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House's backwall as retention wall

House's backwall as retention wall

House's backwall as retention wall

We are brainstorming for the client project. The lot has limited buildable land with a big hill in the back. The client wants to explore the option of cutting down the back hill which resulting in 20-25 ft wall.

One option is building the house with the 20ft concrete back wall flush against the cut hill and also act as retaining wall. Is pour concrete wall or ICF wall suitable for this purpose? Is soil nailing also required to stabilize the slope in addition to the concrete wall?

The other option would be shotcrete/ soil nailing retaining wall and 5 feet space between the wall and the back of the house. The house will be smaller and the wall will be higher, about 25 ft

In your opinion, which option would be more feasible and economical?

RE: House's backwall as retention wall

Before you make any decisions you need to know in detail what that hill consists of. The strength properties, water conditions,etc are essential for evaluating the current condition as well as predicting future conditions. It may take considerably more than sampling the exposed surfaces. I'd suggest involving a geotech engineer and making use of soil exploration and soil laboratory testing services.

RE: House's backwall as retention wall

Impossible for anyone to provide advice with out seeing any soil profile or topography of the slope

RE: House's backwall as retention wall

Agree that you need soil properties for a wall like that.

25ft is a pretty good sized cantilevered retaining wall. Walls can certainly be built that high, but there might be significant deflections at the top even if you design for in situ (ko) earth pressures versus active pressures (ka).

This is fine for a stand alone wall, but when there is a house attached to the wall, there might be issues with the movement.

RE: House's backwall as retention wall


I don't have the detail report yet but the preliminary result show silty sand and sandstone/siltstone bedrock in the area for the house. The hill has 12 inches clay soil on surface but there is silty sand soil below, similar to the building site

The slope on the surface of the hill is about 25% grade.

RE: House's backwall as retention wall

Roughly where in USA or other country it so we can guess at geology as a start. Maybe some pointers can be offered. Any geology mapping available to you?

RE: House's backwall as retention wall

High desert Southwest. Arid, 7-8 inches of rain per year.
I look up the geo map and this is the info

unit type Lithostratigraphic Unit
lithology Unconsolidated, Coarse-detrital
geologic history Miocene to Quaternary

RE: House's backwall as retention wall

I'd want to see a typical SPT type test boring from a cut bench about 50-60 feet or so higher than the proposed wall footing run down to 10 feet or more below footing elevation, all dependent on slope. The steeper the slope the higher the start. Of course topography mapped also. The object would provide info for a slope stability evaluation. One boring may not be sufficient depending on what is found.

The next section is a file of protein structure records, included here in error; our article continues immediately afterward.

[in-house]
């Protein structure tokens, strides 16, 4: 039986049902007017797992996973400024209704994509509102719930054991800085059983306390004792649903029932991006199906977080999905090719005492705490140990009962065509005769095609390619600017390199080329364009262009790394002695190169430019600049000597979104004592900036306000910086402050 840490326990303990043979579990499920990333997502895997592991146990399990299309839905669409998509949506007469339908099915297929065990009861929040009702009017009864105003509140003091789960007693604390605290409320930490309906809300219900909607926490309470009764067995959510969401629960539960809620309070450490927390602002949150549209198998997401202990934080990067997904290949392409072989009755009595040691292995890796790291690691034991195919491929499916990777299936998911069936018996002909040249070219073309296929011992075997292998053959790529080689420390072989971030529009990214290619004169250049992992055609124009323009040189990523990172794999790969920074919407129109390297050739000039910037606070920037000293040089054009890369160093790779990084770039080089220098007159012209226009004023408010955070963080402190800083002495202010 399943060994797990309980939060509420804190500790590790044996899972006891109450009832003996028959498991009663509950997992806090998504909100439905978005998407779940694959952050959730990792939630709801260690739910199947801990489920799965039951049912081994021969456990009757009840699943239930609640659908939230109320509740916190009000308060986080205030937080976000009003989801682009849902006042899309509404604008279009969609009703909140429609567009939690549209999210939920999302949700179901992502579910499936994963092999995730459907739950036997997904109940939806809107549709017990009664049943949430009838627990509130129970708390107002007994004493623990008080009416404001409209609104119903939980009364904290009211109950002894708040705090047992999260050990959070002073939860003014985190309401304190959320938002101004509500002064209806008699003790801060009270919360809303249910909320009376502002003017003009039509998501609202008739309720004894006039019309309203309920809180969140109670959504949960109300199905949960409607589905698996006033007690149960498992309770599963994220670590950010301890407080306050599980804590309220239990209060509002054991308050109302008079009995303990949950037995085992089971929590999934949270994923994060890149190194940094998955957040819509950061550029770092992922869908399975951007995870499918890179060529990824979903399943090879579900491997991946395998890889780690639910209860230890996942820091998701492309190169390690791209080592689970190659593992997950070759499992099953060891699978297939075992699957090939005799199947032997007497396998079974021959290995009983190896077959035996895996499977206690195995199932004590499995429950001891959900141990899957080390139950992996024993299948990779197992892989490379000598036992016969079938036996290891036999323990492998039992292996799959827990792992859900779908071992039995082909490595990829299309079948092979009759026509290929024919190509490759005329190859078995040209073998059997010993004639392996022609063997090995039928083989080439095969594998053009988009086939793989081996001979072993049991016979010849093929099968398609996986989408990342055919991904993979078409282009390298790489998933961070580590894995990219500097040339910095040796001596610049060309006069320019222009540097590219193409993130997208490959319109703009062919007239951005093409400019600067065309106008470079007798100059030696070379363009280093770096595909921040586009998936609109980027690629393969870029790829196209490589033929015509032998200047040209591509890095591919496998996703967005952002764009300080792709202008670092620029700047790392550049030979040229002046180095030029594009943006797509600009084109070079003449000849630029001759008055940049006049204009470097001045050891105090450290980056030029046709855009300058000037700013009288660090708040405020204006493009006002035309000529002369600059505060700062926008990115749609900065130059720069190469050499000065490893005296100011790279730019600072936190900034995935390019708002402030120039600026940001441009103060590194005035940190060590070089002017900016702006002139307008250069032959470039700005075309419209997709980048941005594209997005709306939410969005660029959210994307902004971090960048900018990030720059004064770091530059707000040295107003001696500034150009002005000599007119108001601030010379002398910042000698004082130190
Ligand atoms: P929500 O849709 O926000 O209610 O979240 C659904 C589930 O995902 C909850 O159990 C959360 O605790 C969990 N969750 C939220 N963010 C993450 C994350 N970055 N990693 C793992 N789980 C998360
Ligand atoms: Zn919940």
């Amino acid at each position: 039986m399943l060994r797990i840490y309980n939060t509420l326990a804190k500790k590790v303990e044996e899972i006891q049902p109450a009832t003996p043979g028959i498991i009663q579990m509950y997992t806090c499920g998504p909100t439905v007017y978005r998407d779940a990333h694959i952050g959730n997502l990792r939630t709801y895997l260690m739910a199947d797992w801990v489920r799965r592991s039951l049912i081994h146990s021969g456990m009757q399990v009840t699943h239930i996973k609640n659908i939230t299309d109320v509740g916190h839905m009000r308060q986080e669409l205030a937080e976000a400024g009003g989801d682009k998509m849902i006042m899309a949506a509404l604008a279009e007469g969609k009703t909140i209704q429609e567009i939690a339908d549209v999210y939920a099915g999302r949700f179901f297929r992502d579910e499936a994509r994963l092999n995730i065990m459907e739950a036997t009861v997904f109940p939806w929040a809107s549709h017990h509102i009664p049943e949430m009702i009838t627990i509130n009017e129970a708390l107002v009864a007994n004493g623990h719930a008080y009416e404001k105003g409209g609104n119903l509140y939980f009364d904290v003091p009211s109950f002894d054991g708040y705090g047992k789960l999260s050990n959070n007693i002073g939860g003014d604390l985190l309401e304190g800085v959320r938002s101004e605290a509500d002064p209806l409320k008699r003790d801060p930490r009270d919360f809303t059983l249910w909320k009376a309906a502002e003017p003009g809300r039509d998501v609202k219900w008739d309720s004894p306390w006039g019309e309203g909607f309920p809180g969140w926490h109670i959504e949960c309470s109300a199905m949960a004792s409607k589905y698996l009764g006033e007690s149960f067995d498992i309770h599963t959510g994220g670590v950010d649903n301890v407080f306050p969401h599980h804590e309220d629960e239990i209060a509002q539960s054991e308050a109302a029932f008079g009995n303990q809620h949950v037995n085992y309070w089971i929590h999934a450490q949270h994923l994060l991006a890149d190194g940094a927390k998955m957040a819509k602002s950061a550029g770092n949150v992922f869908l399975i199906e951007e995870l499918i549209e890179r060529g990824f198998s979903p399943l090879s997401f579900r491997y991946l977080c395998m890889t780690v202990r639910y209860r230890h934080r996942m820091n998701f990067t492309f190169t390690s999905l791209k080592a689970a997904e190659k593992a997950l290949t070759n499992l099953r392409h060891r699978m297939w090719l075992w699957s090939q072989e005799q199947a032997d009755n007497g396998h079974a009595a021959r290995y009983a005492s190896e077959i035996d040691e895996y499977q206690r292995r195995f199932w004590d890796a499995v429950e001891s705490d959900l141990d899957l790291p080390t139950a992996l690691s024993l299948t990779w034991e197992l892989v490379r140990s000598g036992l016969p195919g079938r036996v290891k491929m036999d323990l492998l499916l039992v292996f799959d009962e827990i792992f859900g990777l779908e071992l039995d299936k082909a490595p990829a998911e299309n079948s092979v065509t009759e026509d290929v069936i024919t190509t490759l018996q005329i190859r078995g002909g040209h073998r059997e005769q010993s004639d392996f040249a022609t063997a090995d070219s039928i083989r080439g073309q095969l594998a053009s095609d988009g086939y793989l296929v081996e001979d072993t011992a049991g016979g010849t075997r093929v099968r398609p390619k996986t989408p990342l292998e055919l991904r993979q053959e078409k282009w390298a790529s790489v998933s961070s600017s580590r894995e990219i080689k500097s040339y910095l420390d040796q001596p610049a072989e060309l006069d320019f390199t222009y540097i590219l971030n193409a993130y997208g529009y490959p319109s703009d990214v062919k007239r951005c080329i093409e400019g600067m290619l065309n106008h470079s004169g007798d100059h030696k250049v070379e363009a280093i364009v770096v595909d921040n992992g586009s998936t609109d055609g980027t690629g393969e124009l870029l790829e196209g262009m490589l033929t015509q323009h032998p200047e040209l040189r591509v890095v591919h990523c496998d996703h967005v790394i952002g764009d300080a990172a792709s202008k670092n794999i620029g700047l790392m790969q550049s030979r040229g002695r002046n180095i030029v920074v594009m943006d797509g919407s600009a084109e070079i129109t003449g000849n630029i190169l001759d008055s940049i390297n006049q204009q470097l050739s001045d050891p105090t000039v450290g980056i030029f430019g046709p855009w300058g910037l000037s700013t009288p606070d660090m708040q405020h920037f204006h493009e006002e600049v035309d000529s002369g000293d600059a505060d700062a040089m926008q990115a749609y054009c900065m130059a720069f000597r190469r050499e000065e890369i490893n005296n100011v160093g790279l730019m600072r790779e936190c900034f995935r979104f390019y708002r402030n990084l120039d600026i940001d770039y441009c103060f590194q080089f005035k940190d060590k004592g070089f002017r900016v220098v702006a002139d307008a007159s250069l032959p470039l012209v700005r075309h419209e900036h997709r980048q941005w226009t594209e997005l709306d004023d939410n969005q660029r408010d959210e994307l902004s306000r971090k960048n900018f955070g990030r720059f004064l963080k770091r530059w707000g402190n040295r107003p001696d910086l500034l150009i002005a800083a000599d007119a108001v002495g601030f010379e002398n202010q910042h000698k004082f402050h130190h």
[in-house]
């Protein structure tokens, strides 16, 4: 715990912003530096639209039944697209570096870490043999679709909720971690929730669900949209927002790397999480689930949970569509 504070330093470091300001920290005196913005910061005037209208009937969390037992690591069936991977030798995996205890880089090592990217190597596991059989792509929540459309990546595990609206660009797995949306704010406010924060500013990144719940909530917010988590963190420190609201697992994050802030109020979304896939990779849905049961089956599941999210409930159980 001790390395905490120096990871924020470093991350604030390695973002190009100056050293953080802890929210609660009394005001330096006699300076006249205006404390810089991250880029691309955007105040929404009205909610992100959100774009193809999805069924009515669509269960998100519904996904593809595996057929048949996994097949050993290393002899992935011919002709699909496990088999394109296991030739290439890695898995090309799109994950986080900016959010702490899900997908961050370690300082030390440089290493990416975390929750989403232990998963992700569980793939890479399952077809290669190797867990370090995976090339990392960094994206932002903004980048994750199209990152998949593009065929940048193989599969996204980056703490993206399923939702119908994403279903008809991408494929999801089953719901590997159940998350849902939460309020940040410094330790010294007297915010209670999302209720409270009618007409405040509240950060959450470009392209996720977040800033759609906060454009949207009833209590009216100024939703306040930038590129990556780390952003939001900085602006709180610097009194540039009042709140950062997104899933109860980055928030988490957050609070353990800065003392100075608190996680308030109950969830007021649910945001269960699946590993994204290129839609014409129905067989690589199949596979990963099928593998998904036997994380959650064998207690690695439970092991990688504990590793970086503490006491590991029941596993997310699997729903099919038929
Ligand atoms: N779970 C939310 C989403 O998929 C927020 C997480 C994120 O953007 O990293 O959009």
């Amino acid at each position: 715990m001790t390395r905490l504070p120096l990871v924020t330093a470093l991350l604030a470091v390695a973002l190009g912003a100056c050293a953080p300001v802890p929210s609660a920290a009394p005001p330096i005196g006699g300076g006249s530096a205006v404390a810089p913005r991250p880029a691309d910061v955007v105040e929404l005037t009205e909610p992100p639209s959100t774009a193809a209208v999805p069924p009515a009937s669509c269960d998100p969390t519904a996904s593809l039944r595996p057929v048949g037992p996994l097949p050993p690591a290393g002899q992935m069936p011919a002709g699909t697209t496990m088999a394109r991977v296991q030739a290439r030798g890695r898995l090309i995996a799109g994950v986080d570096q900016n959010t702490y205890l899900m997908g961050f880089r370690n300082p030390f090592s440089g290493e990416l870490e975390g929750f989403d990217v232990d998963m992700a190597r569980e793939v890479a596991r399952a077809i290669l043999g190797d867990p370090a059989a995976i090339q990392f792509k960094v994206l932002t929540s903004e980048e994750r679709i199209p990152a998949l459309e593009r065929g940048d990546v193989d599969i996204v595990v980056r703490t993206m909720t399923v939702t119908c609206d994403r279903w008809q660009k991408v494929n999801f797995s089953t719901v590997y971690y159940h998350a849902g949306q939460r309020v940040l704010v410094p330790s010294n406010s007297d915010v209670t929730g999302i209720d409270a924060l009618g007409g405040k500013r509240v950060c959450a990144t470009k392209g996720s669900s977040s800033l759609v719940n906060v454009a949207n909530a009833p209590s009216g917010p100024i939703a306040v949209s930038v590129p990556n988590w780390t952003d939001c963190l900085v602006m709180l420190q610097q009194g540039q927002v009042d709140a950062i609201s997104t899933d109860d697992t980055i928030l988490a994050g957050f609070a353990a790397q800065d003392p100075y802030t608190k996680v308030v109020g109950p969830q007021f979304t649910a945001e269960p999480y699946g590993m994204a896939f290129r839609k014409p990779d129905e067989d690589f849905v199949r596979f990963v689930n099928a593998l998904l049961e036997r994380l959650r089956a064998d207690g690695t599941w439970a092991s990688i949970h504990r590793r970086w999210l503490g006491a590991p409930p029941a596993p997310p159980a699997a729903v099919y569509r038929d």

RE: House's backwall as retention wall

I would want to keep the retaining wall and the house separate. If it were a more substantial structure than a house, it might be feasible to use the building structure in resisting the embankment pressure, but not a house...

RE: House's backwall as retention wall

How much is the typical cost for a shotcrete/soil nailing retaining wall of 20 ft height and 100ft width?

RE: House's backwall as retention wall

Before you get into any details, such as nailing, there may be the need to hold back a significant volume of soil that needs major facilities. These may be as significant as a major concrete wall held there by grouted in tied backs extending beyond a possible slip plane, perhaps 80 feet in. A stability evaluation is certainly needed to determine any such approach. With a sloping(hill) surface up hill from a "wall" the potential horizontal pressures can be significantly higher than for a level surface there.

RE: House's backwall as retention wall


Assuming no complications, how much is the typical cost for a shotcrete/soil nailing retaining wall of 20 ft height and 100ft width?

RE: House's backwall as retention wall

OG again.

I am throwing out a thought that may or may not be taken up. Let's say the site hill up hill from the excavation has some form of "glue" or "temporary" adhesion that once disturbed results in a weaker shear strength test result. Thus any common sampling and testing method is likely to not show that added advantage. A common situation with partly saturated sand with temporary cohesion gives the same impression until dried. However,at the subject site the "glue" may be reasonably permanent and might not be taken advantage of with SPT estimates , etc..

I have run a few in-place direct shear tests that generally conform to ASTM-D4554.
Here is a link showing the test. http://file.yizimg.com/175706/2012051620512314.pdf

In my case I used a back-hoe with bucket resting on a support, as the resistance to push a calibrated hydraulic vertical jack against (proving ring). The horizontal push was supplied by a hand jacked hydraulic cylinder with calibrated pressure gauge to read the push being applied. This set-up has been used to get on-site shear characteristics for design of excavation bracing, waste product disposal pile stability, etc. It takes some time and field equipment, but I'd prefer it to any lab test.

One may have to run three or more separate set-ups since any "gluing" factor (if there is any) will be destroyed by each test run. For the sandstone I have experience with there is a form of glue holding the sand grains together, sometimes quite weak.

RE: House's backwall as retention wall

25ft is a big wall. I dont think you can soil nail and shotcrete in a silty sand. How can you cut the face vertical or near vertical, install soil nails and then shotcrete without the soil collpsing.